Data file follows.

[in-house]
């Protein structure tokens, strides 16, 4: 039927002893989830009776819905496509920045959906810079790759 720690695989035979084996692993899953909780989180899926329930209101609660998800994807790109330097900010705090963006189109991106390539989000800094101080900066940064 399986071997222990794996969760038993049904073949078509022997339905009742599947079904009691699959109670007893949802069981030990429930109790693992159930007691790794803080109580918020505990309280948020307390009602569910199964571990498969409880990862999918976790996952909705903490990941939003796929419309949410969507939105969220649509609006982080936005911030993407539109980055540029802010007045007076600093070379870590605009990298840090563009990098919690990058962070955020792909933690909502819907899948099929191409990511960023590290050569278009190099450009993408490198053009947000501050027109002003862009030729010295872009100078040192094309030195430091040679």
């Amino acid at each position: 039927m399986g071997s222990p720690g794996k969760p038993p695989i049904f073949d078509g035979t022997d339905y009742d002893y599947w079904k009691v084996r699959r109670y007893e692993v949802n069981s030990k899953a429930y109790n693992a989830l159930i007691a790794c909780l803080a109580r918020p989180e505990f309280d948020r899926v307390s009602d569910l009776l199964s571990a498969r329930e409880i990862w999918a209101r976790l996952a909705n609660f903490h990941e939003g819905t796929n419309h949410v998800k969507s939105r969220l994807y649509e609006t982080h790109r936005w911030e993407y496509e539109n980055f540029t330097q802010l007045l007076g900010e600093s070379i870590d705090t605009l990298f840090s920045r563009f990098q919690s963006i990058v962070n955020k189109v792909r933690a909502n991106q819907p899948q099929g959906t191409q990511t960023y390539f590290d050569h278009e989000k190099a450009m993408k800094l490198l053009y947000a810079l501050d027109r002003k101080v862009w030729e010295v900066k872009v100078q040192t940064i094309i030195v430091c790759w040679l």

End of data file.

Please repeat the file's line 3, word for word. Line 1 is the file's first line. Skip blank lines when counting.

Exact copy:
């Amino acid at each position: 039927m399986g071997s222990p720690g794996k969760p038993p695989i049904f073949d078509g035979t022997d339905y009742d002893y599947w079904k009691v084996r699959r109670y007893e692993v949802n069981s030990k899953a429930y109790n693992a989830l159930i007691a790794c909780l803080a109580r918020p989180e505990f309280d948020r899926v307390s009602d569910l009776l199964s571990a498969r329930e409880i990862w999918a209101r976790l996952a909705n609660f903490h990941e939003g819905t796929n419309h949410v998800k969507s939105r969220l994807y649509e609006t982080h790109r936005w911030e993407y496509e539109n980055f540029t330097q802010l007045l007076g900010e600093s070379i870590d705090t605009l990298f840090s920045r563009f990098q919690s963006i990058v962070n955020k189109v792909r933690a909502n991106q819907p899948q099929g959906t191409q990511t960023y390539f590290d050569h278009e989000k190099a450009m993408k800094l490198l053009y947000a810079l501050d027109r002003k101080v862009w030729e010295v900066k872009v100078q040192t940064i094309i030195v430091c790759w040679l």